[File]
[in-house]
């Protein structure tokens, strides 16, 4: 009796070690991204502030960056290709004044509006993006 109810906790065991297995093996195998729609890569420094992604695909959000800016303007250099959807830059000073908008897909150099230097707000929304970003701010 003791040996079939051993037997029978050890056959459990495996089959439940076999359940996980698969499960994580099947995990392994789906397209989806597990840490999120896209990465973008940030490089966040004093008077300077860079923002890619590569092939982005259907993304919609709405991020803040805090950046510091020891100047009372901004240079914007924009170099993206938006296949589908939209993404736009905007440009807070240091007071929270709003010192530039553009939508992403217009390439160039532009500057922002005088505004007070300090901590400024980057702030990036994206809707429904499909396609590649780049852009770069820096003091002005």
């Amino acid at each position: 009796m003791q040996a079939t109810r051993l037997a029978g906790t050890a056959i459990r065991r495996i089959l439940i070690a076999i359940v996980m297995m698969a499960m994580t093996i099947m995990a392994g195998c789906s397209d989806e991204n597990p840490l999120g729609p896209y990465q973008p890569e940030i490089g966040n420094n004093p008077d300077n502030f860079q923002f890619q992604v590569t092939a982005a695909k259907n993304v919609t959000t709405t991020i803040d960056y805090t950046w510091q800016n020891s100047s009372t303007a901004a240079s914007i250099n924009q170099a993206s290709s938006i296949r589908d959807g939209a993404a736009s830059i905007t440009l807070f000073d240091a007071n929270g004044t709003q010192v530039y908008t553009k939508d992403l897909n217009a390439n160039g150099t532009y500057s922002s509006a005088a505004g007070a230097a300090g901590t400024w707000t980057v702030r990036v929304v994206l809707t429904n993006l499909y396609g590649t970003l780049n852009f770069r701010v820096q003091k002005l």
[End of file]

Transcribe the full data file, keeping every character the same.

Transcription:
[in-house]
């Protein structure tokens, strides 16, 4: 009796070690991204502030960056290709004044509006993006 109810906790065991297995093996195998729609890569420094992604695909959000800016303007250099959807830059000073908008897909150099230097707000929304970003701010 003791040996079939051993037997029978050890056959459990495996089959439940076999359940996980698969499960994580099947995990392994789906397209989806597990840490999120896209990465973008940030490089966040004093008077300077860079923002890619590569092939982005259907993304919609709405991020803040805090950046510091020891100047009372901004240079914007924009170099993206938006296949589908939209993404736009905007440009807070240091007071929270709003010192530039553009939508992403217009390439160039532009500057922002005088505004007070300090901590400024980057702030990036994206809707429904499909396609590649780049852009770069820096003091002005």
């Amino acid at each position: 009796m003791q040996a079939t109810r051993l037997a029978g906790t050890a056959i459990r065991r495996i089959l439940i070690a076999i359940v996980m297995m698969a499960m994580t093996i099947m995990a392994g195998c789906s397209d989806e991204n597990p840490l999120g729609p896209y990465q973008p890569e940030i490089g966040n420094n004093p008077d300077n502030f860079q923002f890619q992604v590569t092939a982005a695909k259907n993304v919609t959000t709405t991020i803040d960056y805090t950046w510091q800016n020891s100047s009372t303007a901004a240079s914007i250099n924009q170099a993206s290709s938006i296949r589908d959807g939209a993404a736009s830059i905007t440009l807070f000073d240091a007071n929270g004044t709003q010192v530039y908008t553009k939508d992403l897909n217009a390439n160039g150099t532009y500057s922002s509006a005088a505004g007070a230097a300090g901590t400024w707000t980057v702030r990036v929304v994206l809707t429904n993006l499909y396609g590649t970003l780049n852009f770069r701010v820096q003091k002005l």